WASHINGTON – Just last fall, most Americans were feeling better about their personal finances. Now many are starting to worry more about how they’ll pay off debts as they feel the nation’s economic recovery wobbling.

Household debt is causing stress for nearly half the country, according to a new Associated Press-GfK poll. One in five adults worries about debt most or all of the time. If they bought something on a credit card in the past month, more than a third say they won’t pay it off when the bill comes.

The increased stress represents a reversal from last fall’s AP-GfK poll, which found increasing confidence about personal finances. Debt-related stress is up 17 percent from that November survey, bumping such worries back up to levels seen in 2009 and in the spring of last year.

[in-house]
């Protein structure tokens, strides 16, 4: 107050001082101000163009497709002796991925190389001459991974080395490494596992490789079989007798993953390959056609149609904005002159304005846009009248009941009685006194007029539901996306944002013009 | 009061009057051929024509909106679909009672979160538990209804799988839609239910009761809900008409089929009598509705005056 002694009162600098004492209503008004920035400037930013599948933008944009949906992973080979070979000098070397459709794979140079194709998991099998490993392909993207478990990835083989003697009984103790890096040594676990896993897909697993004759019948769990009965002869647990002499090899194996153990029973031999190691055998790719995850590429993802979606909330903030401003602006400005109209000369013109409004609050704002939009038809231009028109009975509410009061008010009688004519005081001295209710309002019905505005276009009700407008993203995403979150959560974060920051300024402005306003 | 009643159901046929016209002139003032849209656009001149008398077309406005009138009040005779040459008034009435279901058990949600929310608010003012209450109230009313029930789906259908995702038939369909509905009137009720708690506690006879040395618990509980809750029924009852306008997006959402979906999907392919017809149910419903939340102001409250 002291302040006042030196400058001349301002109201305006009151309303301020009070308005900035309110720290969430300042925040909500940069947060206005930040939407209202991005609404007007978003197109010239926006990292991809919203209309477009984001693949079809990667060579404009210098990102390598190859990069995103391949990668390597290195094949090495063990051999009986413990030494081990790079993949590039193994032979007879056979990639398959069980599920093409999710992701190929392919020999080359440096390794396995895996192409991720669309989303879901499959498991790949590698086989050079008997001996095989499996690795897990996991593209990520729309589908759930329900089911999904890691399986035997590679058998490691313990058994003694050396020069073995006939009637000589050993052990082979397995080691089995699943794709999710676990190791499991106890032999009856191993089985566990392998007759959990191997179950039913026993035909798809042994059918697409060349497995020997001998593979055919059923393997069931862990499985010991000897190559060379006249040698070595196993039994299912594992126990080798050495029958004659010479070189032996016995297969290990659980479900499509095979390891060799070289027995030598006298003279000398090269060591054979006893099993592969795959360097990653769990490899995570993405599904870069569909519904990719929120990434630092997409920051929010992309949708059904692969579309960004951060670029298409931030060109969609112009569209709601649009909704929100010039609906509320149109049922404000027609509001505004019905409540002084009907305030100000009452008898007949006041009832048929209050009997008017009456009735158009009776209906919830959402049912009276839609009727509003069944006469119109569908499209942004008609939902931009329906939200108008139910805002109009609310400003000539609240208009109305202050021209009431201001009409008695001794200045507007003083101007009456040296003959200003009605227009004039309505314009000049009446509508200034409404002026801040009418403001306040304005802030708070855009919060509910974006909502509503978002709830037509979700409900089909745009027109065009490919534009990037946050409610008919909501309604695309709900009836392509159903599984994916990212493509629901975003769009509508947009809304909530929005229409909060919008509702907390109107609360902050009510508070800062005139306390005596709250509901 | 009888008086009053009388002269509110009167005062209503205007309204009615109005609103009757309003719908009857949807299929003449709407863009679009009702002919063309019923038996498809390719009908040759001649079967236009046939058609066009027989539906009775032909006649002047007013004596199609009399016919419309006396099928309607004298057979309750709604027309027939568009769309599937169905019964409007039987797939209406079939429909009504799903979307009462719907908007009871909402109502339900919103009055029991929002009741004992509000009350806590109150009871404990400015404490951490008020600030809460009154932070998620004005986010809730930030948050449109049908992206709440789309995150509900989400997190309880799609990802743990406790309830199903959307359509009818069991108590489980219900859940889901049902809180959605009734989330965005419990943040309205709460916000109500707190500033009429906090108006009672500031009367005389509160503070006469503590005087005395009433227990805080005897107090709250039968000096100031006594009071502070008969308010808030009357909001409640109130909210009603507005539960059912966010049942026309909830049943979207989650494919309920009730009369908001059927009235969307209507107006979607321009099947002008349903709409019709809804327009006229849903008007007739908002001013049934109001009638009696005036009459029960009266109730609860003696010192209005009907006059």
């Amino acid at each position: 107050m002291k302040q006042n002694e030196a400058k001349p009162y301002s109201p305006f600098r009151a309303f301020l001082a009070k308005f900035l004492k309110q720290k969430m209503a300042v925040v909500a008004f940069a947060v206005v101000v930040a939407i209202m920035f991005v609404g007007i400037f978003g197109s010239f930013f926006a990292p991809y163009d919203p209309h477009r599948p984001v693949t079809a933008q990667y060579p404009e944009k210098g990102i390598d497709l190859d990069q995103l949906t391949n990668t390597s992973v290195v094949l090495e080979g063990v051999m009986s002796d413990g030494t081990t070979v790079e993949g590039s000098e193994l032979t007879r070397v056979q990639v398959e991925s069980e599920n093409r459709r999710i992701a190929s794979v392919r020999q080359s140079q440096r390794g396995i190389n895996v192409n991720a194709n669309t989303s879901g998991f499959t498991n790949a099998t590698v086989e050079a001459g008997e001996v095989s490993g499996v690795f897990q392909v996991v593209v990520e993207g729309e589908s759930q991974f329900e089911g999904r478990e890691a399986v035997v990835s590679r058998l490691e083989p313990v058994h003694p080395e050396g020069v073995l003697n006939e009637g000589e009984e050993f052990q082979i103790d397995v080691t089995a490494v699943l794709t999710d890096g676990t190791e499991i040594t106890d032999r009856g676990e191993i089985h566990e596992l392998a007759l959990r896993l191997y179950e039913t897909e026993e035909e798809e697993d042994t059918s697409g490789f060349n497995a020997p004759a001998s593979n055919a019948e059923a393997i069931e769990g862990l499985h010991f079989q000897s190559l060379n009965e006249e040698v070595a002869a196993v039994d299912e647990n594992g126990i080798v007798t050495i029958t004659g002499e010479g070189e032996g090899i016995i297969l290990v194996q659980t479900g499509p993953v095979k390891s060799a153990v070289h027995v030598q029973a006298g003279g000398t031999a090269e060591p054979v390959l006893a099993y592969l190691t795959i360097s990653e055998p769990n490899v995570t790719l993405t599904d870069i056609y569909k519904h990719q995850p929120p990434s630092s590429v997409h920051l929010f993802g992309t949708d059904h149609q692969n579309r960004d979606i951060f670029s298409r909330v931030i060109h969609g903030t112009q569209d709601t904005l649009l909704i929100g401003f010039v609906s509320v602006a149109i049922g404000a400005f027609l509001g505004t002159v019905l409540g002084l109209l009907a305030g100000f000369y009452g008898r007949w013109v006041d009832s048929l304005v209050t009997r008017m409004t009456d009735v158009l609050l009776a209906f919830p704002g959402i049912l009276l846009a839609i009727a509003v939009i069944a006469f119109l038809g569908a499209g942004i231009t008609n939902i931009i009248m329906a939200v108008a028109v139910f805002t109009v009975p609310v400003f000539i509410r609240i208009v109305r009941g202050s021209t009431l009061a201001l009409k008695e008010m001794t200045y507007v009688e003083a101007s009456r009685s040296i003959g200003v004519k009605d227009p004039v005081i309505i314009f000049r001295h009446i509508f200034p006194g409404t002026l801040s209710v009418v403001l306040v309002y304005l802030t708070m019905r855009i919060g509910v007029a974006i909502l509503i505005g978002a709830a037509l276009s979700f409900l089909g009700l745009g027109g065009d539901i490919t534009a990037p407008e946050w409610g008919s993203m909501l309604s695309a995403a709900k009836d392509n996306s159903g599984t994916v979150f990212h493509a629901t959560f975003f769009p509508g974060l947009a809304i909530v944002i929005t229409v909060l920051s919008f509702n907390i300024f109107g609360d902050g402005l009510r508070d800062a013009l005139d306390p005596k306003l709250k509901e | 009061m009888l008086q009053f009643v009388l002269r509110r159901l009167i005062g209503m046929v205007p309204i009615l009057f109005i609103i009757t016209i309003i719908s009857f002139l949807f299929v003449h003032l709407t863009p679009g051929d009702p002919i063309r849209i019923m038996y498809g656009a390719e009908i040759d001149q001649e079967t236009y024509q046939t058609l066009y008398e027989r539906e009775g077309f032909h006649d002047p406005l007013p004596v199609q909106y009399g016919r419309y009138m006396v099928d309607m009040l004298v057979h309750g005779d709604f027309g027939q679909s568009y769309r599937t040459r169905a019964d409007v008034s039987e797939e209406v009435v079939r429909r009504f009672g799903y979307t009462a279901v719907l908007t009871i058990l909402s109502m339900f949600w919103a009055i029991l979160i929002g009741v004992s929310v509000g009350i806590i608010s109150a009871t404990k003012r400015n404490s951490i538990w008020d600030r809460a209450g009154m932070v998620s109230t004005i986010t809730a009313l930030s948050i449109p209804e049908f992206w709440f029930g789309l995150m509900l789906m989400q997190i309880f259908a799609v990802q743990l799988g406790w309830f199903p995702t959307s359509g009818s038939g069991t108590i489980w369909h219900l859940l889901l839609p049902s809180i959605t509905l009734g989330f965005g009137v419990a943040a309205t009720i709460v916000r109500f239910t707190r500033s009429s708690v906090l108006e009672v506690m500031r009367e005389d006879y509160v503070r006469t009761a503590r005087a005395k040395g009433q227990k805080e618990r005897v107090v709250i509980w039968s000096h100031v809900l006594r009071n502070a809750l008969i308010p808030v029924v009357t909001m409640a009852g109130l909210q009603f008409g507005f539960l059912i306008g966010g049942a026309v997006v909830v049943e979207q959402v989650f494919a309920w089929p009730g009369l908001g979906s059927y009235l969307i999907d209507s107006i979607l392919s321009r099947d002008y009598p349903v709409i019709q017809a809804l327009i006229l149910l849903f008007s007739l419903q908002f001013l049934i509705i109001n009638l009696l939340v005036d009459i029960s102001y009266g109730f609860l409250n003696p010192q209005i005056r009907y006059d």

“It’s not that our debt is huge. It’s just hard to make it, month to month,” said Theresa Telford, 45, a teacher’s aide raising four kids with her husband, a sheriff’s deputy. “It seems like everything is going up, but wages aren’t going up.”

Although the recession officially ended in June 2009, Americans display little faith in a recovery.

Stress levels continue to be highest within the most vulnerable groups: households that have lost jobs, people with family incomes below $20,000, single parents, and adults without high school diplomas. Married moms and adults under 30 years old showed significantly more anxiety than in the fall.

In all, more than 40 million Americans are feeling serious stress over the money they owe, whether it’s for credit cards, mortgages, car loans or other debts, the poll indicates.

The AP-GfK poll was conducted June 16-20 by GfK Roper Public Affairs and Corporate Communications. It involved landline and cell phone interviews with 1,001 adults nationwide, including 715 who have credit cards. Results for the full sample have a margin of sampling error of plus or minus 4.1 percentage points.